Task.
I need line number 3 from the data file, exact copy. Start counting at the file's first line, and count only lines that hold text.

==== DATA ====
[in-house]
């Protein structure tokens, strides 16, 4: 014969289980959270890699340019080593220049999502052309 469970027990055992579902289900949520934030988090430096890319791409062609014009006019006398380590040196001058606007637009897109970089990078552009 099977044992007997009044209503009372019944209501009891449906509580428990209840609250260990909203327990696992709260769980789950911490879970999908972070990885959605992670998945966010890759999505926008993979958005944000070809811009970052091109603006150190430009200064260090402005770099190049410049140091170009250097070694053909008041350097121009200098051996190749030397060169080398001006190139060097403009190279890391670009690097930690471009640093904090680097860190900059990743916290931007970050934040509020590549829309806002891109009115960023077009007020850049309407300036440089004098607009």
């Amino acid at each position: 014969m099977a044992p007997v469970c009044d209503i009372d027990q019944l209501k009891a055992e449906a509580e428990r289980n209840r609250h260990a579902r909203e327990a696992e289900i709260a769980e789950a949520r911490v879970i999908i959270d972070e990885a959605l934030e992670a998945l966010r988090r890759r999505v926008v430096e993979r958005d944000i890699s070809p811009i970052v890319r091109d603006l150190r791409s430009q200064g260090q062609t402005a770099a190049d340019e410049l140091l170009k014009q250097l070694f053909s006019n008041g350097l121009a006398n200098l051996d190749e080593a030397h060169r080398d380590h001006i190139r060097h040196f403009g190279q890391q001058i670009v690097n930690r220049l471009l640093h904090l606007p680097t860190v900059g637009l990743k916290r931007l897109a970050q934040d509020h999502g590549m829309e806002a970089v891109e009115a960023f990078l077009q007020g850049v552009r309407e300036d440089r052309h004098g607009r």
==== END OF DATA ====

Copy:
């Amino acid at each position: 014969m099977a044992p007997v469970c009044d209503i009372d027990q019944l209501k009891a055992e449906a509580e428990r289980n209840r609250h260990a579902r909203e327990a696992e289900i709260a769980e789950a949520r911490v879970i999908i959270d972070e990885a959605l934030e992670a998945l966010r988090r890759r999505v926008v430096e993979r958005d944000i890699s070809p811009i970052v890319r091109d603006l150190r791409s430009q200064g260090q062609t402005a770099a190049d340019e410049l140091l170009k014009q250097l070694f053909s006019n008041g350097l121009a006398n200098l051996d190749e080593a030397h060169r080398d380590h001006i190139r060097h040196f403009g190279q890391q001058i670009v690097n930690r220049l471009l640093h904090l606007p680097t860190v900059g637009l990743k916290r931007l897109a970050q934040d509020h999502g590549m829309e806002a970089v891109e009115a960023f990078l077009q007020g850049v552009r309407e300036d440089r052309h004098g607009r």